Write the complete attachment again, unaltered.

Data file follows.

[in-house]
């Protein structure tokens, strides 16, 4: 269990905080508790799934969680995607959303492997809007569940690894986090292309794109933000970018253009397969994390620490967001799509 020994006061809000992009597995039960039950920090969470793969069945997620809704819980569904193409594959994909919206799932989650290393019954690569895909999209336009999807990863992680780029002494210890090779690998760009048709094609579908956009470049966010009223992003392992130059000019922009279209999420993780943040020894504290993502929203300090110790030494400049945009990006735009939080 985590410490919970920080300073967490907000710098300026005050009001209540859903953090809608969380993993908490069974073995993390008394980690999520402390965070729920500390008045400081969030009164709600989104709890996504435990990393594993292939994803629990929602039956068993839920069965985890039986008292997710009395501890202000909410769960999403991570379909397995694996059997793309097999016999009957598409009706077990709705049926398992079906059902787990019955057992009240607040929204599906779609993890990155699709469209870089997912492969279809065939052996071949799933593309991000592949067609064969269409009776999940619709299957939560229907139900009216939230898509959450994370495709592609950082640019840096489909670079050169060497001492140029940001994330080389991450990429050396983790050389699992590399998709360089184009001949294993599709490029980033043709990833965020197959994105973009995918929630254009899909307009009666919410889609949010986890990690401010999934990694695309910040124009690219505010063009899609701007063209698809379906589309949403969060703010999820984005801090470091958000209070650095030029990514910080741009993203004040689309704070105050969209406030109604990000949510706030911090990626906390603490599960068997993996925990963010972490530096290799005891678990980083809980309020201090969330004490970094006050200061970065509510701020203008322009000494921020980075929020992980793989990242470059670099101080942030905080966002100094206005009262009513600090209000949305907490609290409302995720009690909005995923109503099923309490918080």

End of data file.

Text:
[in-house]
């Protein structure tokens, strides 16, 4: 269990905080508790799934969680995607959303492997809007569940690894986090292309794109933000970018253009397969994390620490967001799509 020994006061809000992009597995039960039950920090969470793969069945997620809704819980569904193409594959994909919206799932989650290393019954690569895909999209336009999807990863992680780029002494210890090779690998760009048709094609579908956009470049966010009223992003392992130059000019922009279209999420993780943040020894504290993502929203300090110790030494400049945009990006735009939080 985590410490919970920080300073967490907000710098300026005050009001209540859903953090809608969380993993908490069974073995993390008394980690999520402390965070729920500390008045400081969030009164709600989104709890996504435990990393594993292939994803629990929602039956068993839920069965985890039986008292997710009395501890202000909410769960999403991570379909397995694996059997793309097999016999009957598409009706077990709705049926398992079906059902787990019955057992009240607040929204599906779609993890990155699709469209870089997912492969279809065939052996071949799933593309991000592949067609064969269409009776999940619709299957939560229907139900009216939230898509959450994370495709592609950082640019840096489909670079050169060497001492140029940001994330080389991450990429050396983790050389699992590399998709360089184009001949294993599709490029980033043709990833965020197959994105973009995918929630254009899909307009009666919410889609949010986890990690401010999934990694695309910040124009690219505010063009899609701007063209698809379906589309949403969060703010999820984005801090470091958000209070650095030029990514910080741009993203004040689309704070105050969209406030109604990000949510706030911090990626906390603490599960068997993996925990963010972490530096290799005891678990980083809980309020201090969330004490970094006050200061970065509510701020203008322009000494921020980075929020992980793989990242470059670099101080942030905080966002100094206005009262009513600090209000949305907490609290409302995720009690909005995923109503099923309490918080």